These far-ranging ties bring the US up against nuclear-armed powers, most notably China and Russia, which believe that they have substantial, even vital, security interests at stake throughout the same regions. Moreover, it is America’s globe-spanning presence, as well as willingness to bomb, invade, and occupy most any nation at any time for any reason, which encouraged North Korea to develop and both Iran and Iraq to previously pursue nuclear weapons. If Pyongyang ever uses nukes against America, it will be in response to US actions or threats against the North.
America’s global military presence befits praetorian guardians of an empire, not armed forces of a republic. Conducted in the name of defense, most of these activities have little to do with protecting America – population, territory, liberties, or prosperity. Instead, this massive military presence is designed to promote US military hegemony and economic and political influence. Washington hopes to keep potential competitors weak and even friends mostly helpless and forever dependent on America. The US also expects to engage in social engineering anywhere and everywhere on earth.
This activist foreign policy also constantly spurs expansion of the military-industrial complex. Even today’s fractured and selfish Congress could not easily mulct taxpayers for the benefit of such interests without a security pretext. Patrolling the globe and asserting “vital” interests where none exist, such as last week in Iran, Iraq, and Syria, provide convenient excuses. America’s perpetual warfare state also gives members of the infamous Blob – the complex gaggle dominated by factotums, hangers-on, hacks, sycophants, and other policy parasites – power, purpose, position, prosperity, and prestige. Indeed, it is war, and all that results from conflict, that most gives Blobsters their raison d’etre.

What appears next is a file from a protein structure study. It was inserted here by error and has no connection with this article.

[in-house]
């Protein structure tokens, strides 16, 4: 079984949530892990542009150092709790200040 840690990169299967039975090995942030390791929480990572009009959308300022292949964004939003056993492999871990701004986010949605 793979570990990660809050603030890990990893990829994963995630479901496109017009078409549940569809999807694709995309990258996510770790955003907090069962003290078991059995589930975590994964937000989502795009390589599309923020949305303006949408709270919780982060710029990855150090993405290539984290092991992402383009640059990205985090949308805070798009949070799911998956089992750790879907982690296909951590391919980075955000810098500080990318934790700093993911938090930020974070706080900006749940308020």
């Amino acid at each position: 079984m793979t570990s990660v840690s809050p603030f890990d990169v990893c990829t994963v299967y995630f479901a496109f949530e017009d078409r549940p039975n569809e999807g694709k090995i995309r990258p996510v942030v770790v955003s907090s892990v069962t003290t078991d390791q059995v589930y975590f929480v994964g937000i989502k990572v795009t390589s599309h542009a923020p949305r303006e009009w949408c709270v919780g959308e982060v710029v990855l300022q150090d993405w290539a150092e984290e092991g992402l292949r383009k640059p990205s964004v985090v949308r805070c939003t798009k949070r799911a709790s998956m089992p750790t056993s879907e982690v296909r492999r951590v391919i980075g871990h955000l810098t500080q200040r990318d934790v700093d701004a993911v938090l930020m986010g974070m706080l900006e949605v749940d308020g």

In 2016 Donald Trump’s tirades against endless wars led some Americans to hope that he would break with the bipartisan pro-war consensus. Alas, whatever his personal predilections, he surrounded himself with war hawks who preserved, and sometimes expanded, existing military commitments. His reckless “fire and fury” threats against North Korea and disastrous “maximum pressure” campaign against Iran risked triggering major regional conflicts. And his election-minded truculence toward China increased chances of conflict with that nuclear power.
Barely a month after taking the oath of office, Biden has demonstrated that he, too, remains a captive of the nation’s militaristic status quo. After two decades of mostly unnecessary and stupid wars, Americans deserve to live in peace. Unfortunately, they will have to again wait for a candidate to put their interests before that of Washington’s bipartisan War Party.
Doug Bandow is a Senior Fellow at the Cato Institute. He is a former Special Assistant to President Ronald Reagan and the author of several books, including Foreign Follies: America’s New Global Empire.